Battery health isn't always included in the analytics uploads so you might not have it in any of the files. Then you just have to keep checking as new files appear.
Here's a video I found talking about this . The author of the video has written a shortcut  that shows up in the shar sheet. When viewing an analytics file you can share it with that shortcut and the shortcut will try to find battery information in that file and display it.
I just gave it a try but my logs don't currently have health information so I don't know how well it actually works for that. It did get cycle count from my logs and that matches what Coconut Battery shows.
If you have a charger at your desk/car then honestly you could likely go even longer.
I've seen people struggling after 2 years though so it's rather random.
Just a random N=1 sample for you
That was with a few hours of screen time - I found that it didn't matter to me because I'd just plug it in at home/work. I'd call it "servicable" but certainly not great - but for 5 years I was personally surprised.
2) Downloaded videos, podcasts, music or books. If I store my stuff on the device by downloading at home on wifi, it uses way less power than streaming over mobile data. My battery lasts for really long time playing videos from storage compared to for example Youtube.
I often wonder how much the battery life of a phone is a function of battery size and phone cpu & screen technology, vs web technologies and website design/performance. I can sort-of control for the latter.
I also find Brave a lot simpler than Firefox + installing add-ons, and it uses uBO lists by default which is mostly what I care about.
1. The keyboard in ios: its unintuitive and ancient compared to the android counterparts. And No, Gboard, swiftkey keyboard in ios suck equally bad too.
2. Battery drain issues: Battery drains randomly, main culprit being "find my" process. This alone drains ~8% of battery overnight on my iphone and ~18% on my ipad overnight even with background app refresh turned off.
3. Lack of the back button is a huge pain in the ass. Some apps design their own navigation pattern and it sucks to operate the phone in 1 hand. For e.g, Youtube requires you to pull down on the video currently playing to go back to search results than allowing the native back swipe or back arrow on top left.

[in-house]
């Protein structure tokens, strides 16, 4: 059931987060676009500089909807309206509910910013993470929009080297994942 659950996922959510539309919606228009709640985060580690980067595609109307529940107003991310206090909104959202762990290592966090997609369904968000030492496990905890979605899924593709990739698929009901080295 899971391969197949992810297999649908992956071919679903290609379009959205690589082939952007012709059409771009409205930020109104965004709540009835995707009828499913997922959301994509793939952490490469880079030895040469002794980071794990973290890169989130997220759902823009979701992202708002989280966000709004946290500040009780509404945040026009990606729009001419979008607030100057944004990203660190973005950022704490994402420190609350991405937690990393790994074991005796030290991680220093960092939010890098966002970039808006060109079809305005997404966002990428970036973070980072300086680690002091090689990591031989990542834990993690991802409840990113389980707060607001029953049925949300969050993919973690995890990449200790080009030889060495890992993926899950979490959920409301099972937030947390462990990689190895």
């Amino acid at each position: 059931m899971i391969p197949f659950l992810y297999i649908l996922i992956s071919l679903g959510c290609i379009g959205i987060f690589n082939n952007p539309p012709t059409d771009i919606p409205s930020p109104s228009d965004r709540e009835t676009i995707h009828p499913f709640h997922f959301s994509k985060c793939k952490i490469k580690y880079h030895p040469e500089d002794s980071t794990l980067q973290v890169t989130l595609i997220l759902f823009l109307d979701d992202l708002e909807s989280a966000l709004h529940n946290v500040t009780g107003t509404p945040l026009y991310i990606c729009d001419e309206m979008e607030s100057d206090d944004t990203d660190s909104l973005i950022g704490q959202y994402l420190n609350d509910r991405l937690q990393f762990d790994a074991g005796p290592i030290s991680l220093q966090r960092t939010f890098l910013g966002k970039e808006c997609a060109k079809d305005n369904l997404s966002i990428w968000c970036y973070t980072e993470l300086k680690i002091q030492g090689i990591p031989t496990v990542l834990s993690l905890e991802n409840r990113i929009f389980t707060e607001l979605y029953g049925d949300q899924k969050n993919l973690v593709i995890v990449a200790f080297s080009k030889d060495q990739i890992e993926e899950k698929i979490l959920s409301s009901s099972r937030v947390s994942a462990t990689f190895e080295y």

Meanwhile, I have agree that the apps in iOS are much nicer than the android apps, the same apps I used in android which sucked big time work flawlessly in iOS. FaceID is much reliable than the shitty in screen fingerprint readers in Samsung/Android phones.
So both Android and iOS have their pros and cons, and after using both, I can confidently say iphone is not the best phone in the world and user had to experience both to choose what suits them better.
You probably have an AirTag around you, there's a bug causing that. Update the AirTag firmware.
> 3. Lack of the back button is a huge pain in the ass
Swipe from the left edge of the screen to right, that's the iOS back button.
Anyway, I'm returning to Android after 4 months for the same reasons. Lets see how this goes. I haven't found difference in the few apps that I use and since there is universal praise that iOS is smooth, every little hiccup called my attention. So, there are hiccups as well (lags, not responding to touches for half a second, etc)
It's actually universal when the App is built with the native UI components and it's part of Apple's App design guidelines. It doesn't work when the App is built with UI frameworks that don't adhere to this design convention. Sometimes even if the framework by default supports this, the devs can break it in an attempt to be creative but when it doesn't work, it means poor App design.
What if it's not my AirTag?
There's an iPhone that I only use for dev, and it surprises me at how bad it keeps charge when it's basically not in use, whereas my old S8 has far better standby time.
1. Reliable performance from the OS: what I mean by this is, small features like auto brightness has worked right for me from day 1 on iphone vs me having to adjust it in android and gps lock on maps is always on point. Small things like this work in both Android and iphone, but in iphone it works right all the time.
2. Apple Wallet: I've used both Gpay and Wallet, my wife still uses Gpay on her android, But Apple wallet has worked without a hassle every single time.
3. Quality of apps in Appstore: When comparing same app released for both iOS and Android, the iOS app feels much stable to use without any crashes and better design. For example, the banking apps like Chase/ Capital one were absolute mess in my android(S20 FE), but in iOS I haven't seen them crash/hang ask for reload etc.
4. Software updates: You get software updates as soon as apple releases it vs Samsung taking months/years to add their bloatware and push it.
Thank you for acknowledging this. I think few people actually appreciate the need for better single-core performance. It's, in comparison, easy to just add more cores and use more power, but what is hard is making one core faster and faster and use less power.